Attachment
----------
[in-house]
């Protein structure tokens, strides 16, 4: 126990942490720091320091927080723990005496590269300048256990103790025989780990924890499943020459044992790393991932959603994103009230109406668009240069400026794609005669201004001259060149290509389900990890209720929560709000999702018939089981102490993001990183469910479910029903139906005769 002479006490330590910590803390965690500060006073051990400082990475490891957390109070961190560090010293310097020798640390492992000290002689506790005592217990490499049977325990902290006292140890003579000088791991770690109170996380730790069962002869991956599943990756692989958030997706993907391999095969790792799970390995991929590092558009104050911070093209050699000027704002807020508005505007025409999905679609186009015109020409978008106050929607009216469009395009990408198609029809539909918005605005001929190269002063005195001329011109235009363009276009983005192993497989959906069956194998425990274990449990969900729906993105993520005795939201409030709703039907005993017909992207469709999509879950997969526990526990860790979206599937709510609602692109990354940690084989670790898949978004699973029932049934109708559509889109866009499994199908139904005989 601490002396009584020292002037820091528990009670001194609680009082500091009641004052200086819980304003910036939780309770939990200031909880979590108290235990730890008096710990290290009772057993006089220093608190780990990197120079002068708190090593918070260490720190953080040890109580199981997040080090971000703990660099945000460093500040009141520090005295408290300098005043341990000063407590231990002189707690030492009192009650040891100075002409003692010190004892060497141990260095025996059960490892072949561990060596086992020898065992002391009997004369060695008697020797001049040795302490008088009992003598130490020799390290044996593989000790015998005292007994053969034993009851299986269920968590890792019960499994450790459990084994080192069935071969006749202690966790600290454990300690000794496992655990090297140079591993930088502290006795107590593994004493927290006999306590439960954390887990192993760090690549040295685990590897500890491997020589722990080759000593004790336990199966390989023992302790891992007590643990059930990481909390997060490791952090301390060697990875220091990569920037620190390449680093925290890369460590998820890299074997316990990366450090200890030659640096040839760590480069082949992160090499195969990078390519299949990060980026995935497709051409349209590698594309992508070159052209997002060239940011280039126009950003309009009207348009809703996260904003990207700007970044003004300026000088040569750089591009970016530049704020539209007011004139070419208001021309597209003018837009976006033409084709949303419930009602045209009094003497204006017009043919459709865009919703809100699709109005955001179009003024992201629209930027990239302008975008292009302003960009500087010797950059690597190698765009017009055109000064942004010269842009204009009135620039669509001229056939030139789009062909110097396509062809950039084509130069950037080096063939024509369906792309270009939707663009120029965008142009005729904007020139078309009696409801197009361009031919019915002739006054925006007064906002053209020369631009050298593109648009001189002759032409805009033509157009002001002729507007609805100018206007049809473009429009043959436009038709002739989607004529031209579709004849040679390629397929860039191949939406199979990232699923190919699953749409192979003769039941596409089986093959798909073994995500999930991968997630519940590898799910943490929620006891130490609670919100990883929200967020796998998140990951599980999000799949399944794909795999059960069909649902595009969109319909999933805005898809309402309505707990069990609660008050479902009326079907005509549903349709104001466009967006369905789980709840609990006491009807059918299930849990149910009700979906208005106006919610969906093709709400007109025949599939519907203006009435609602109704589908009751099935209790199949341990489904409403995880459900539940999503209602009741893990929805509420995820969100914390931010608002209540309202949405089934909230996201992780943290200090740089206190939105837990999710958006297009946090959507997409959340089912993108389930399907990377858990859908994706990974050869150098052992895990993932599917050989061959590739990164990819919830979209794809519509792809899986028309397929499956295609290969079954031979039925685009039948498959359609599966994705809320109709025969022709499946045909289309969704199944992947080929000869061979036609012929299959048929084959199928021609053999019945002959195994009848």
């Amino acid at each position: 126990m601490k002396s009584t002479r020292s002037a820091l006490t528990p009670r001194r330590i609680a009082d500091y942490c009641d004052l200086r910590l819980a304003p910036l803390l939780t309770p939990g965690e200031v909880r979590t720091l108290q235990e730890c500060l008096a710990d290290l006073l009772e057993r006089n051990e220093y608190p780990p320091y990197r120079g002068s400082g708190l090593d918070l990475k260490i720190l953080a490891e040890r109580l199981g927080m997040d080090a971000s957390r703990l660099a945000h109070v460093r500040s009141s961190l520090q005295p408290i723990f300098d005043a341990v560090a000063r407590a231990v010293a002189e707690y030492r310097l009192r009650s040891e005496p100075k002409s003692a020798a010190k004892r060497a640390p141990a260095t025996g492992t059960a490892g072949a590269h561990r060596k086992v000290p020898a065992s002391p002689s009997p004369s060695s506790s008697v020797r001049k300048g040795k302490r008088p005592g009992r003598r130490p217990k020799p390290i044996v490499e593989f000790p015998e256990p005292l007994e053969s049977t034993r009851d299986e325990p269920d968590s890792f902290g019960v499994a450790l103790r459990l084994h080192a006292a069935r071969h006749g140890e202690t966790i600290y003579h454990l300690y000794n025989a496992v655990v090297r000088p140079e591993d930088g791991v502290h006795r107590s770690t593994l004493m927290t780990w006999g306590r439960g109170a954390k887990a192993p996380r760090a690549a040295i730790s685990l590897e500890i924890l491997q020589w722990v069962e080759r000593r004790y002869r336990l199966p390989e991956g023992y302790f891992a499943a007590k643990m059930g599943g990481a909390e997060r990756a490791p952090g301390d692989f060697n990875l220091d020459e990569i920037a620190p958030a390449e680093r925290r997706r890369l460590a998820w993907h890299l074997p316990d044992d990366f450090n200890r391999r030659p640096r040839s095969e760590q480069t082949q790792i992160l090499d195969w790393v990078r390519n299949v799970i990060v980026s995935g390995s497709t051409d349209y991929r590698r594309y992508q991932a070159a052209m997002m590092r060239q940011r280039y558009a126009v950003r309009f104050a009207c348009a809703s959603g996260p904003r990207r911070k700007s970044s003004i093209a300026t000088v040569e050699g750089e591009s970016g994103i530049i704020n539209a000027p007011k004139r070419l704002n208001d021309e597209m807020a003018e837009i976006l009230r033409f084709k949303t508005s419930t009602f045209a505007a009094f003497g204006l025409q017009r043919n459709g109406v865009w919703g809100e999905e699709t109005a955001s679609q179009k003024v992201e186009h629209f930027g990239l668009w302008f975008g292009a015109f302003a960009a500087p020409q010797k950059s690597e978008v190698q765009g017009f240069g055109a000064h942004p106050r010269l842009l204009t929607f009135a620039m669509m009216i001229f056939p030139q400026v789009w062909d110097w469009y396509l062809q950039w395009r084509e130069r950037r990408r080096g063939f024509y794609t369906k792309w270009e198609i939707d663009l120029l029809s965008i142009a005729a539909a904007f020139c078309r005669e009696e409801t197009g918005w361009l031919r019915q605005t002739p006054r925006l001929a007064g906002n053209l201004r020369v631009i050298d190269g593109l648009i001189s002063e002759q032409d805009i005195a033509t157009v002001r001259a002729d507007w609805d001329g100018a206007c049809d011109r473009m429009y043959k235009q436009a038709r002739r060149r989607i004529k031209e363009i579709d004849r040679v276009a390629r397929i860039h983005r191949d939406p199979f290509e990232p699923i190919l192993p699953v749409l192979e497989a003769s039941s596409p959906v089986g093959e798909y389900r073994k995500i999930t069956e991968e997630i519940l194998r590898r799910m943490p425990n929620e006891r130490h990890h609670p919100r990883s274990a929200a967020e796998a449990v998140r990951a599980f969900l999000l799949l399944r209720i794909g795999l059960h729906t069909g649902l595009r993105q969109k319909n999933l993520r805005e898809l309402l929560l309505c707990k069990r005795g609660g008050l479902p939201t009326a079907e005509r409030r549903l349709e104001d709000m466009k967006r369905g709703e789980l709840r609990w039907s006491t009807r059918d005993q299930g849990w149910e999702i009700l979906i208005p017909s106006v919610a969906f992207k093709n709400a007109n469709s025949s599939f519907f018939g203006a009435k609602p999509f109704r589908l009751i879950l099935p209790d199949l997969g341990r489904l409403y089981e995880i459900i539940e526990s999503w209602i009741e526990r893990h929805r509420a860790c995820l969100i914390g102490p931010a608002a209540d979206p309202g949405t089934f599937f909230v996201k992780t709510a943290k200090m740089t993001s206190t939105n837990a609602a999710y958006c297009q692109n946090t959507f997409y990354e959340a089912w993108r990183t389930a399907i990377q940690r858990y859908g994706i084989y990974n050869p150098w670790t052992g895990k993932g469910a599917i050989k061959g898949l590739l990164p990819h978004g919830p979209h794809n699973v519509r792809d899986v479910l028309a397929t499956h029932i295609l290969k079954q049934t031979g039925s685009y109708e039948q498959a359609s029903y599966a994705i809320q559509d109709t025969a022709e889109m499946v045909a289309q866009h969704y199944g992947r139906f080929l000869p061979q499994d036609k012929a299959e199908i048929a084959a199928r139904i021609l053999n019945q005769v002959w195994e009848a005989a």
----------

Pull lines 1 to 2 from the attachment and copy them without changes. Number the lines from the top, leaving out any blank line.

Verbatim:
[in-house]
């Protein structure tokens, strides 16, 4: 126990942490720091320091927080723990005496590269300048256990103790025989780990924890499943020459044992790393991932959603994103009230109406668009240069400026794609005669201004001259060149290509389900990890209720929560709000999702018939089981102490993001990183469910479910029903139906005769 002479006490330590910590803390965690500060006073051990400082990475490891957390109070961190560090010293310097020798640390492992000290002689506790005592217990490499049977325990902290006292140890003579000088791991770690109170996380730790069962002869991956599943990756692989958030997706993907391999095969790792799970390995991929590092558009104050911070093209050699000027704002807020508005505007025409999905679609186009015109020409978008106050929607009216469009395009990408198609029809539909918005605005001929190269002063005195001329011109235009363009276009983005192993497989959906069956194998425990274990449990969900729906993105993520005795939201409030709703039907005993017909992207469709999509879950997969526990526990860790979206599937709510609602692109990354940690084989670790898949978004699973029932049934109708559509889109866009499994199908139904005989 601490002396009584020292002037820091528990009670001194609680009082500091009641004052200086819980304003910036939780309770939990200031909880979590108290235990730890008096710990290290009772057993006089220093608190780990990197120079002068708190090593918070260490720190953080040890109580199981997040080090971000703990660099945000460093500040009141520090005295408290300098005043341990000063407590231990002189707690030492009192009650040891100075002409003692010190004892060497141990260095025996059960490892072949561990060596086992020898065992002391009997004369060695008697020797001049040795302490008088009992003598130490020799390290044996593989000790015998005292007994053969034993009851299986269920968590890792019960499994450790459990084994080192069935071969006749202690966790600290454990300690000794496992655990090297140079591993930088502290006795107590593994004493927290006999306590439960954390887990192993760090690549040295685990590897500890491997020589722990080759000593004790336990199966390989023992302790891992007590643990059930990481909390997060490791952090301390060697990875220091990569920037620190390449680093925290890369460590998820890299074997316990990366450090200890030659640096040839760590480069082949992160090499195969990078390519299949990060980026995935497709051409349209590698594309992508070159052209997002060239940011280039126009950003309009009207348009809703996260904003990207700007970044003004300026000088040569750089591009970016530049704020539209007011004139070419208001021309597209003018837009976006033409084709949303419930009602045209009094003497204006017009043919459709865009919703809100699709109005955001179009003024992201629209930027990239302008975008292009302003960009500087010797950059690597190698765009017009055109000064942004010269842009204009009135620039669509001229056939030139789009062909110097396509062809950039084509130069950037080096063939024509369906792309270009939707663009120029965008142009005729904007020139078309009696409801197009361009031919019915002739006054925006007064906002053209020369631009050298593109648009001189002759032409805009033509157009002001002729507007609805100018206007049809473009429009043959436009038709002739989607004529031209579709004849040679390629397929860039191949939406199979990232699923190919699953749409192979003769039941596409089986093959798909073994995500999930991968997630519940590898799910943490929620006891130490609670919100990883929200967020796998998140990951599980999000799949399944794909795999059960069909649902595009969109319909999933805005898809309402309505707990069990609660008050479902009326079907005509549903349709104001466009967006369905789980709840609990006491009807059918299930849990149910009700979906208005106006919610969906093709709400007109025949599939519907203006009435609602109704589908009751099935209790199949341990489904409403995880459900539940999503209602009741893990929805509420995820969100914390931010608002209540309202949405089934909230996201992780943290200090740089206190939105837990999710958006297009946090959507997409959340089912993108389930399907990377858990859908994706990974050869150098052992895990993932599917050989061959590739990164990819919830979209794809519509792809899986028309397929499956295609290969079954031979039925685009039948498959359609599966994705809320109709025969022709499946045909289309969704199944992947080929000869061979036609012929299959048929084959199928021609053999019945002959195994009848």